The iPad. At last: a bit of learning technology kit that won’t get in the way of learning. Finally, a device that will actually enhance learning, and in my particular interest, online learning at home.
A happy Burns’ Nicht tae ane an’ a.’ We’re looking forward tae oor haggis and champit neeps and tatties and we hope you can join in too. If none of this makes any sense to you, may we recommend a visit to the online Scots dictionary. And if that rouses your interest in things Scottish, why not try a course of Scottish History with the New Curiosity Shop.
If tonight you are having your first Burns’ Supper, there are full instructions here at rabbie-burns.com. Have fun.
What a way to celebrate 40 years since Apollo 11 landed on the Moon! The Lunar Reconnaissance Orbiter has been passing over the old Apollo landing sites and has sent back images in which you can just make out the descent stages of the old lunar modules.
For full details about these images and higher resolution pictures, visit the LRO site.
The BBC’s “Who Do You Think You Are” begins a new series tonight, with an investigation into the family history of presenter Davina McCall. This series will guide celebrities through their family trees, delving into history as we go.
If it puts you in the mood for finding some ancestors, why not try our History and Genealogy courses like Family History Begins At Home?
The International Space Station crew is awaiting the arrival of three new members that will usher in an era of six-person crews aboard the orbiting laboratory. Russian cosmonaut Roman Romanenko, European Space Agency astronaut Frank De Winne and Canadian Space Agency astronaut Bob Thirsk launched aboard a Soyuz spacecraft Wednesday morning from the Baikonur Cosmodrome in Kazakhstan.
The Soyuz is scheduled to dock with the station today. The trio will join station Commander Gennady Padalka and Flight Engineers Mike Barratt of NASA and Koichi Wakata of the Japan Aerospace Exploration Agency (JAXA) to form the Expedition 20 crew. It will mark the first time all five partner agencies are represented by astronauts on the station at the same time.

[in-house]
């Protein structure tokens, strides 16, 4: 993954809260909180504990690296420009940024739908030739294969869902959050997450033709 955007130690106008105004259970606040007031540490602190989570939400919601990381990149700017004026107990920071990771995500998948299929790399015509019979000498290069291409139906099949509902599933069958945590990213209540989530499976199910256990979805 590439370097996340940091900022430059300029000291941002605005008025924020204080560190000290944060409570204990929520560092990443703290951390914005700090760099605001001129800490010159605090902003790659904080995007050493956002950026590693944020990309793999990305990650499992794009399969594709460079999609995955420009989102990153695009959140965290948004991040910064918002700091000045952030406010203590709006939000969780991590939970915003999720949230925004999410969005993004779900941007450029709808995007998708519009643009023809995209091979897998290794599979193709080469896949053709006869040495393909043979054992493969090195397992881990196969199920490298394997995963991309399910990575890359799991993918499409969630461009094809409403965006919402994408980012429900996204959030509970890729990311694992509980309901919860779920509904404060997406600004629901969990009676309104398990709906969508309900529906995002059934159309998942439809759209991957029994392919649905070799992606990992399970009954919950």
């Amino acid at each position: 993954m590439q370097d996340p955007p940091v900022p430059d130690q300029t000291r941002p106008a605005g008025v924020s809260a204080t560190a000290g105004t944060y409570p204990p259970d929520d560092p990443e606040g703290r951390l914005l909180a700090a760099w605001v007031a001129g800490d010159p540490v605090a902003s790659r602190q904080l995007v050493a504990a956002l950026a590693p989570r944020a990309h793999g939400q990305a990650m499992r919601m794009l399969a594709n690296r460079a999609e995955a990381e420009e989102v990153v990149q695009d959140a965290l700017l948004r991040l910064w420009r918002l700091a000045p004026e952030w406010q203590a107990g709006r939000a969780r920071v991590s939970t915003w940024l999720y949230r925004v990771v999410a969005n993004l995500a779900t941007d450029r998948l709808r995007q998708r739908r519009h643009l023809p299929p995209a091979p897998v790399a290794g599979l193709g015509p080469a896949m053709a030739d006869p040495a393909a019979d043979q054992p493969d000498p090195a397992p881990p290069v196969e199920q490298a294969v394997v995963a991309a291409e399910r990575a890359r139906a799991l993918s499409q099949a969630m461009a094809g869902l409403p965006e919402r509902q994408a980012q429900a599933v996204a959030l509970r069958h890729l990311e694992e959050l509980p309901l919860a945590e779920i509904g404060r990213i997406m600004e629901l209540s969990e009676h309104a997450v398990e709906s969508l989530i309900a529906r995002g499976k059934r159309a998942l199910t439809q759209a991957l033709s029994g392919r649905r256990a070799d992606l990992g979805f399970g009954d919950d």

The expanded crew of the International Space Station will discuss the start of six-person operations in a news conference on Monday. The news conference will be broadcast live on NASA Television and streamed on the NASA Web site.
For full reports on the International Space Station, visit the ISS site.
You can learn all about researching your family history with Kathryn Senior on the NCS course Family History Begins at Home. Now, here’s another facet of your family’s history, researching the history of your house.
Using a combination of census records, old maps and other documents, you can find out all about the previous residents and owners of your house, adding more context and colour to your family history. More from the Liverpool Echo…
Adult Learners’ Week runs from 9th to 15th May this year and NCS is doing its bit to support it. You can try some course snippets and a complete free course over at the NCS ALW page. Try a course on Archaeology, Health Care or Herbology. It’s all free for Adult Learners’ Week.
Today, President Barack Hussein Obama starts the job of leading the western world. A great deal of hope has been invested in this man and, clearly, one man cannot save the world. However, a good leader can inspire the rest of us to pull together and then, just maybe, we can all try to save the world. So let’s hope that all the dreamers and the hopeful who believe in Barack Obama, and there are a lot of them, also start the job, today, of solving some of the difficult problems that bedevil our world. Then the wishes may come true.
The popular Skype Internet phone system has found another job – broadcasting the news. Janie Porter of WSTP-TV used a Skype video-phone connection from her laptop to send her story live to the television studio. The quality was good enough to go straight to the public and allowed Porter to set up her own outside broadcast system singlehanded. More from Poynter Online …
Life is full of risks and uncertainties and, if you worried about every little potential problem, you would never get out of bed in the morning. So which risks should you avoid and which should you take? How do you weigh up the relative dangers?
Now there is a web site which makes it all clear: Understanding Uncertainty. Learn the mathematics of coincidence, explore the outcomes of the National Lottery and figure out how long you have to live. Yes, it can be serious stuff. A little understanding of the statistics of risk can resolve your irrational fears and substitute some rational ones instead.